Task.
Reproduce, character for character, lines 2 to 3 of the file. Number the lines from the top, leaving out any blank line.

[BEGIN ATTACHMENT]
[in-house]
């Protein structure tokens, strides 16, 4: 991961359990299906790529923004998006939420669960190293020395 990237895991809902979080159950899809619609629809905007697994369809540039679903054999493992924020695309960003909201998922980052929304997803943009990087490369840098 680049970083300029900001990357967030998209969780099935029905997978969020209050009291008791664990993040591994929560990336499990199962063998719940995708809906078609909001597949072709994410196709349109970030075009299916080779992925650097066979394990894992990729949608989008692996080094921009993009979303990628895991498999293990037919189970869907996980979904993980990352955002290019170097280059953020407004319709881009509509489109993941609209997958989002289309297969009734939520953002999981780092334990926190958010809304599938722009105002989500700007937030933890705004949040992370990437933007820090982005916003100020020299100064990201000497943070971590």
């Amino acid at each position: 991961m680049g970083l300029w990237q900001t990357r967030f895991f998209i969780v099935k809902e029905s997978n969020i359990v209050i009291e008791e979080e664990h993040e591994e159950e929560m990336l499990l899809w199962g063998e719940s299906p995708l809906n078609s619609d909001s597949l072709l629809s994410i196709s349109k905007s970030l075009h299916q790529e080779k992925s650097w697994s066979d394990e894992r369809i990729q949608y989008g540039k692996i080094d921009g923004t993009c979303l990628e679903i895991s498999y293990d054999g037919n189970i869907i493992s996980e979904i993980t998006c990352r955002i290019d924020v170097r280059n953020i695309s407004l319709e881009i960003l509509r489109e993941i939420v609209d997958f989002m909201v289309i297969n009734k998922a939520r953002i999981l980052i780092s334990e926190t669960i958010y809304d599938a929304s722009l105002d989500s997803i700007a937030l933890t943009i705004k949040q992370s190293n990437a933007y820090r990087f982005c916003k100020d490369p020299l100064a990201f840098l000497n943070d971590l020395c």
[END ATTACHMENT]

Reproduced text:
């Protein structure tokens, strides 16, 4: 991961359990299906790529923004998006939420669960190293020395 990237895991809902979080159950899809619609629809905007697994369809540039679903054999493992924020695309960003909201998922980052929304997803943009990087490369840098 680049970083300029900001990357967030998209969780099935029905997978969020209050009291008791664990993040591994929560990336499990199962063998719940995708809906078609909001597949072709994410196709349109970030075009299916080779992925650097066979394990894992990729949608989008692996080094921009993009979303990628895991498999293990037919189970869907996980979904993980990352955002290019170097280059953020407004319709881009509509489109993941609209997958989002289309297969009734939520953002999981780092334990926190958010809304599938722009105002989500700007937030933890705004949040992370990437933007820090982005916003100020020299100064990201000497943070971590």
């Amino acid at each position: 991961m680049g970083l300029w990237q900001t990357r967030f895991f998209i969780v099935k809902e029905s997978n969020i359990v209050i009291e008791e979080e664990h993040e591994e159950e929560m990336l499990l899809w199962g063998e719940s299906p995708l809906n078609s619609d909001s597949l072709l629809s994410i196709s349109k905007s970030l075009h299916q790529e080779k992925s650097w697994s066979d394990e894992r369809i990729q949608y989008g540039k692996i080094d921009g923004t993009c979303l990628e679903i895991s498999y293990d054999g037919n189970i869907i493992s996980e979904i993980t998006c990352r955002i290019d924020v170097r280059n953020i695309s407004l319709e881009i960003l509509r489109e993941i939420v609209d997958f989002m909201v289309i297969n009734k998922a939520r953002i999981l980052i780092s334990e926190t669960i958010y809304d599938a929304s722009l105002d989500s997803i700007a937030l933890t943009i705004k949040q992370s190293n990437a933007y820090r990087f982005c916003k100020d490369p020299l100064a990201f840098l000497n943070d971590l020395c």